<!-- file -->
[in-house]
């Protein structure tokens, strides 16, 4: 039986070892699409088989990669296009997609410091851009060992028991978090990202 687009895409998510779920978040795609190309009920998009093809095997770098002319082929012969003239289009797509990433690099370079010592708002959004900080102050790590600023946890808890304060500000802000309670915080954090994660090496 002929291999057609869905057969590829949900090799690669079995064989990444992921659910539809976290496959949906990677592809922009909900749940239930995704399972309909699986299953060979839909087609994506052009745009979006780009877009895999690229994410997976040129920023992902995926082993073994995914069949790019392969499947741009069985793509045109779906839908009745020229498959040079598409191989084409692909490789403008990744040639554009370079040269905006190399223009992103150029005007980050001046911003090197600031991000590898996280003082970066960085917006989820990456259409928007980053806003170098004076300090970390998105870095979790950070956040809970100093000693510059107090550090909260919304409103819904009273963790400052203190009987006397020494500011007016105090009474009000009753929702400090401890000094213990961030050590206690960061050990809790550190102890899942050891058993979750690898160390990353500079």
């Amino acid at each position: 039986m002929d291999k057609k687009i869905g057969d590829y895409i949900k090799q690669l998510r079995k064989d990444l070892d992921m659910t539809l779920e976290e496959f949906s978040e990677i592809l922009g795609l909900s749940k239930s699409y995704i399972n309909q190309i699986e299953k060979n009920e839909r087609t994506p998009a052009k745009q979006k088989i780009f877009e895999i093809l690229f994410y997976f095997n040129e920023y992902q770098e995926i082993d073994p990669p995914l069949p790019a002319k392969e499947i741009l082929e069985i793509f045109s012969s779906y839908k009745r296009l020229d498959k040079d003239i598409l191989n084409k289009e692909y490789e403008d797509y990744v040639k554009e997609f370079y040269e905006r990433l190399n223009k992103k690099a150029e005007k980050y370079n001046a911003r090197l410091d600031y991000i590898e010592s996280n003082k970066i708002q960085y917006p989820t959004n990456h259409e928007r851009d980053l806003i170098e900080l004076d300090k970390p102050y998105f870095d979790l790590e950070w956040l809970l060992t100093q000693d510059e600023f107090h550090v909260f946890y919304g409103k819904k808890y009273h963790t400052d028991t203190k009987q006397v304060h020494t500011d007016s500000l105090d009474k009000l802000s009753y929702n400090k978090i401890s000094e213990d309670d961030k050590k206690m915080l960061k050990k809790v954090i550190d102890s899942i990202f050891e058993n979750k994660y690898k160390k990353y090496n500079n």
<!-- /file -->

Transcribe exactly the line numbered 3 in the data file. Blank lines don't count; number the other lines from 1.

């Amino acid at each position: 039986m002929d291999k057609k687009i869905g057969d590829y895409i949900k090799q690669l998510r079995k064989d990444l070892d992921m659910t539809l779920e976290e496959f949906s978040e990677i592809l922009g795609l909900s749940k239930s699409y995704i399972n309909q190309i699986e299953k060979n009920e839909r087609t994506p998009a052009k745009q979006k088989i780009f877009e895999i093809l690229f994410y997976f095997n040129e920023y992902q770098e995926i082993d073994p990669p995914l069949p790019a002319k392969e499947i741009l082929e069985i793509f045109s012969s779906y839908k009745r296009l020229d498959k040079d003239i598409l191989n084409k289009e692909y490789e403008d797509y990744v040639k554009e997609f370079y040269e905006r990433l190399n223009k992103k690099a150029e005007k980050y370079n001046a911003r090197l410091d600031y991000i590898e010592s996280n003082k970066i708002q960085y917006p989820t959004n990456h259409e928007r851009d980053l806003i170098e900080l004076d300090k970390p102050y998105f870095d979790l790590e950070w956040l809970l060992t100093q000693d510059e600023f107090h550090v909260f946890y919304g409103k819904k808890y009273h963790t400052d028991t203190k009987q006397v304060h020494t500011d007016s500000l105090d009474k009000l802000s009753y929702n400090k978090i401890s000094e213990d309670d961030k050590k206690m915080l960061k050990k809790v954090i550190d102890s899942i990202f050891e058993n979750k994660y690898k160390k990353y090496n500079n």